D&D 4E Let's Talk About 4E On Its Own Terms [+]

This will likely be my last post for some time, but I did say that I would try to make a post today, and an elephant’s faithful, 100%.

As I have mentioned elsewhere, my love of fantasy comes primarily from cartoons of the late 70s and early to mid 80s. Specifically, Thundar, Blackstar, Galtar, He-Man, and Thundercats. These were cartoons focused upon warriors, some of whom began as mighty, and others who grew into a force to be reckoned with, who fought evil sorcerers.

As a result of the above, and much of the fantasy literature which was readily available in the very early 90s, I grew to love the archetype of the fantasy warrior.

4e was the first time in any game system, and I have tried a bunch, where I felt that I could emulate those seminal cartoon warriors who so impacted me. Want to be He-Man? 4e has you covered. Dirk the Daring? 4e. Lion-O? 4e has your back. 300’s Leonidas? Dude, Tide of Iron, and down with Xerxes.

About the only thing which wasn’t covered by the 4e Fighter at release was cover in Martial Power 1, then 2, then finally with the Slayer in Essentials.

No other D&D game gave a fighter who was at the same level as the other classes and had moments of awesome either built in or available from level 1 to end game.

For that, I will always treasure 4th Edition, as it finally let me play the heroes that got me into this hobby in the first place.

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Red Castle

I played a lot of adnd2 in the 90s, that’s the edition with which I learned about roleplay. Years later, I got tired of medieval fantasy so I started playing other rpgs, then came college and when 3e came out, I tried it a little, but nothing hooked me, so I skipped it. Fast forward to 2008. A friend of mine decide to make me try 4e… I didn’t even knew that there was a 4e. I decide to play a fighter, a good old fighter, nothing fancy. Then the first combat start, and wow! That’s when I realise that as a fighter, I’m not just swinging a sword! I have ‘powers’ too, I can force enemy to move, I can guard my friends and punish the enemies that ignore me. I have a role to play! I was hooked and went to buy the books so I could start my own campaign.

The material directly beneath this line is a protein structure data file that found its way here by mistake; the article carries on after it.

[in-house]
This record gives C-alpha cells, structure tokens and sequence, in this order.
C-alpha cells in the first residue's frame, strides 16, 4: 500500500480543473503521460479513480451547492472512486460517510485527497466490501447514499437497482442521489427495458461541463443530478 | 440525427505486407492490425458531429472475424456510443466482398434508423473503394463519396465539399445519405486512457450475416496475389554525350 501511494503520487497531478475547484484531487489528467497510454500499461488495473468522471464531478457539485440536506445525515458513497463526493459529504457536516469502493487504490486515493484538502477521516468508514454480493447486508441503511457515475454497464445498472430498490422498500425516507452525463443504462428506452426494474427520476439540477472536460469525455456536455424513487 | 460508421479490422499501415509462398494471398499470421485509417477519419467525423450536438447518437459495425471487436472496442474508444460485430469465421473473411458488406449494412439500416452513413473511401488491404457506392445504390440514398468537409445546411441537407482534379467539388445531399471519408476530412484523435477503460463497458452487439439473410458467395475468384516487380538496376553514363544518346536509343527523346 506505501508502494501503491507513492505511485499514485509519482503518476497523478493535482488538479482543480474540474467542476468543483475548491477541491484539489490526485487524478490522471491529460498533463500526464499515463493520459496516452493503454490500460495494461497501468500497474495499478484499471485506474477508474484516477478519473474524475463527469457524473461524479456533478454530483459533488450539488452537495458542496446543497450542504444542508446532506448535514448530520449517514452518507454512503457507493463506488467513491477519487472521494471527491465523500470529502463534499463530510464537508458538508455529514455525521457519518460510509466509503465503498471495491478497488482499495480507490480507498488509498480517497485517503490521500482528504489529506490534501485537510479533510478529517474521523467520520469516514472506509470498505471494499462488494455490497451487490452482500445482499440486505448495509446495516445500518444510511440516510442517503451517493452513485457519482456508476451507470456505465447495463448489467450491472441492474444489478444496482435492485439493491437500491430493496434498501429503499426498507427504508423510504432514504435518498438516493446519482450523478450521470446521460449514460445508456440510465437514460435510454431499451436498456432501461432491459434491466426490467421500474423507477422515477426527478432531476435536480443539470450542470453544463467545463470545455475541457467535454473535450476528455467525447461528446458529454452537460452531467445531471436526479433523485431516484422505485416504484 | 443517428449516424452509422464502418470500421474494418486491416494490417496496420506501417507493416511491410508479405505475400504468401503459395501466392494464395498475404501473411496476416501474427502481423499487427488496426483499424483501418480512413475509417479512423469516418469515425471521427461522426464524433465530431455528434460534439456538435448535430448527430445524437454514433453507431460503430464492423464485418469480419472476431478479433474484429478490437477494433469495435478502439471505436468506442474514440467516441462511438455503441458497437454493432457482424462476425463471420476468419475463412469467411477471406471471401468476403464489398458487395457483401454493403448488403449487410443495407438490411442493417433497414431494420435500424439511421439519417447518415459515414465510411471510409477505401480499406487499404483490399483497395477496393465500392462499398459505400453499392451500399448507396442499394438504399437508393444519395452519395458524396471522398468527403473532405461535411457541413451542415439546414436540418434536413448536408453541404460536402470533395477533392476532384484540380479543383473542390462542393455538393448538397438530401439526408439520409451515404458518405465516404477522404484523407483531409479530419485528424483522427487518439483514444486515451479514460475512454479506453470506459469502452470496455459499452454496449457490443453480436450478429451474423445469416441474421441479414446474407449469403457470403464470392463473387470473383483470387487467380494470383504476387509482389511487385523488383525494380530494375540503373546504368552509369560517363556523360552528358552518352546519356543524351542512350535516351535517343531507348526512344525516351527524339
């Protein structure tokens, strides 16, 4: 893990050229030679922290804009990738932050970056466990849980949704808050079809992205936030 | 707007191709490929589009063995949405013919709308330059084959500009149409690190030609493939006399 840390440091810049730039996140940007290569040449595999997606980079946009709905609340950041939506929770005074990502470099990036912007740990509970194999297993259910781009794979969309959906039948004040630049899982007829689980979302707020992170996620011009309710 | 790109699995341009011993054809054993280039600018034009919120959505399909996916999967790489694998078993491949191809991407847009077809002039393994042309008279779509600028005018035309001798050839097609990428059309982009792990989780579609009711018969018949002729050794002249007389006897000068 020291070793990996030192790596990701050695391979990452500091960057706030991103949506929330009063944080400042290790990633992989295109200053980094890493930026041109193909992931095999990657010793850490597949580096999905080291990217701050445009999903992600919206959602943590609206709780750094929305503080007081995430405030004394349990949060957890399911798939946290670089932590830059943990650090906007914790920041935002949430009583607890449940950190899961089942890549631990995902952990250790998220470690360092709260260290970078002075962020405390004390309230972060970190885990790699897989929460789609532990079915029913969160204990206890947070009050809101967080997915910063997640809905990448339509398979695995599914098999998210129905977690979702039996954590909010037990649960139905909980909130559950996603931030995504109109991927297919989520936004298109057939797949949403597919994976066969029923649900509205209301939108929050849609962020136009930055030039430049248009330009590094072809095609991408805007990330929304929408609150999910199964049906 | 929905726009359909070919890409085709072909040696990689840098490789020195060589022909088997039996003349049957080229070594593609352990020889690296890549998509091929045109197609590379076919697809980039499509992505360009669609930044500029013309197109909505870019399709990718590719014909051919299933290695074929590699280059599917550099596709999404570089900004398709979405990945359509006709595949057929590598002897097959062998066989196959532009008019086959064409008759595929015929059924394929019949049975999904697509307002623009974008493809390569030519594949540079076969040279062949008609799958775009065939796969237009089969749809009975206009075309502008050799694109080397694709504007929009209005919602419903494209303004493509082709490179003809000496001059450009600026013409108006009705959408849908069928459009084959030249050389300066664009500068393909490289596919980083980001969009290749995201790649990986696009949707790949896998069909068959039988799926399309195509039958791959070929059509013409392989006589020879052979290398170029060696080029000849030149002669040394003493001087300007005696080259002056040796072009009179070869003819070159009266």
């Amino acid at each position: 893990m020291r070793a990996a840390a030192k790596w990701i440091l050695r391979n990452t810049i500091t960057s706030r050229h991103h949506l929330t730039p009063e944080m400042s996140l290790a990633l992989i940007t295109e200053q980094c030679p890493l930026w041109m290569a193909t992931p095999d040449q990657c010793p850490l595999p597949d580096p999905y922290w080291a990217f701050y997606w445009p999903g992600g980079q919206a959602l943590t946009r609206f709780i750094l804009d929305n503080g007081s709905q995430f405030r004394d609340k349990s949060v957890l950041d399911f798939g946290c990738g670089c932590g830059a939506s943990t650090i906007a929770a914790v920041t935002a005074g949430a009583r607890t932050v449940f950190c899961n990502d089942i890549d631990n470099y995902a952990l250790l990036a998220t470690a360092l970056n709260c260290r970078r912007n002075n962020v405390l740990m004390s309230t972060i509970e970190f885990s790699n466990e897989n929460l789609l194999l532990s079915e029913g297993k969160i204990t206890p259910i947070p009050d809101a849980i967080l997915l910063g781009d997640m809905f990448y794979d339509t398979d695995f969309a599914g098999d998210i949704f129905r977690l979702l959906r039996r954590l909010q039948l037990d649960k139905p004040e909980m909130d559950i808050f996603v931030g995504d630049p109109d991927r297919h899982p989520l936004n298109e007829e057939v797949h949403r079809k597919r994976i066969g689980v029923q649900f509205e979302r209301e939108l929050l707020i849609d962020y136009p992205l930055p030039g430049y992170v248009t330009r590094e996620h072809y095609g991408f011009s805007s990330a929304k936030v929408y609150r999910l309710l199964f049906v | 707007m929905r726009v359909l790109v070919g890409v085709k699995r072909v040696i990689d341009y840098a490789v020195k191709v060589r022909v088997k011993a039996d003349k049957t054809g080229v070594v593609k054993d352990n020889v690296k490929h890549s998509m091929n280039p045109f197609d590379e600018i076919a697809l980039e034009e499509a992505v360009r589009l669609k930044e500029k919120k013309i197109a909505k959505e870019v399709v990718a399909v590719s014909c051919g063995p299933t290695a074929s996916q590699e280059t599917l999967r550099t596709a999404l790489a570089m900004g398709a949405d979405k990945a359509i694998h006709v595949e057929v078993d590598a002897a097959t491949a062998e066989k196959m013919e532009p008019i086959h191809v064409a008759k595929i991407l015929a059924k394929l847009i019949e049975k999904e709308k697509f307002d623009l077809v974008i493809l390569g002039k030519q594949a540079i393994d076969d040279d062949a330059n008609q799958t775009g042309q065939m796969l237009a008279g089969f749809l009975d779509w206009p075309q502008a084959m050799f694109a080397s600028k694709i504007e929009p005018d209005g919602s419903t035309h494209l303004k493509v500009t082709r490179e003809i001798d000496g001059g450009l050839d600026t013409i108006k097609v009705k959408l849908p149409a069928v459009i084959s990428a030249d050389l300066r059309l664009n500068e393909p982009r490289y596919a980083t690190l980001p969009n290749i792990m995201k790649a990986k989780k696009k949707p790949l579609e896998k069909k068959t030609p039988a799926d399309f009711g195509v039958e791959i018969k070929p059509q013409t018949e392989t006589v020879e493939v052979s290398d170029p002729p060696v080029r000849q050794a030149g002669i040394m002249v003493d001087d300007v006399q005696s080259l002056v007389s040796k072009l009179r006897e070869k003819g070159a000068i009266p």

When teaching the game to other friends, I remember one of them was really turned off by the lack of skills. Only 17-18 versus the 100+ of 2e. He felt like suddenly there was no personnalisation, that every character would be able to do the same thing (thievery not limited to rogue !? ). I didn’t really tried 4e and came from the same background, so what I did was split each skills into 3 possible specialisations and you could choose to be better in one at the cost of another. It’s only when we really started playing that we appreciated the simplicity of having a low skill count. So we went back to playing as we should. No more specialisation. So simple!

Something similar happened when I was reading the Monster Manual… at first, I was a little disappointed that the monster lacked descriptions, that it was just a series of bullet point to give me a feel of the creatures. But nothing really to tell me how they behave, where they live… far from the 3-4 pages of descriptions from the 2nd edition monster manual. But then, it hit me. I can do what I want with these creatures, these are just suggestions. There is not a lot of lore that I must respect, that I must memorize… those creatures are what I want them to be, my own. It’s so simple!

Same went for the powers! At first I was surprised by the lack of description. Just one or two phrases to tell me what is a magic missle? A fireball? Where are the 3-4 paragraph that tells me how it looks, how it smells, what components I need? Then it hit me! It can look and smells and feels however the player want it to be! He can make those spells his own! It’s so simple!

And that’s what I love so much about 4e! It kept it simple so the DM and players can do what they want with it! It’s a giant tool box to tell your own story in a high fantasy world! And with each books came more tools to put in the box!


One thing I am interested in is, given how many PHBs and DMGs were produced, plus essentials, is what is the "final" or "correct" or "true" version of 4E. One criticism I recall is that they did so much updating via DDI that the books got out of date quickly. Was that true? if so, if you buy, say, the PDFs of the 4E books on DMsGuild, are they updated with said errata? Are they even usable?
It's been awhile, so memory is hazy, but I remember this to be 100% the case with the first Players Handbook. It was kind of a joke in our group that it was only good to "get and idea" of the character you would want to build, then you would actually make it online.

Now, how substantial those changes actually were? That I don't remember. The only outright "mistake" I can recall was overtuning the first adventure, Keep on the Shadowfell which led to lots of TPKs.

As for an updated PDF... no, not for this version. All the corrections made were done via the Character Builder, Monster Builder, etc... This was still at the time WotC wanted nothing to do with the PDF format. Also, since the online tools required a monthly paid subscription, there wasn't much incentive to "fix" things in an outside document. That said, if some superfans manually compiled all the changes somewhere, that would be neat to see...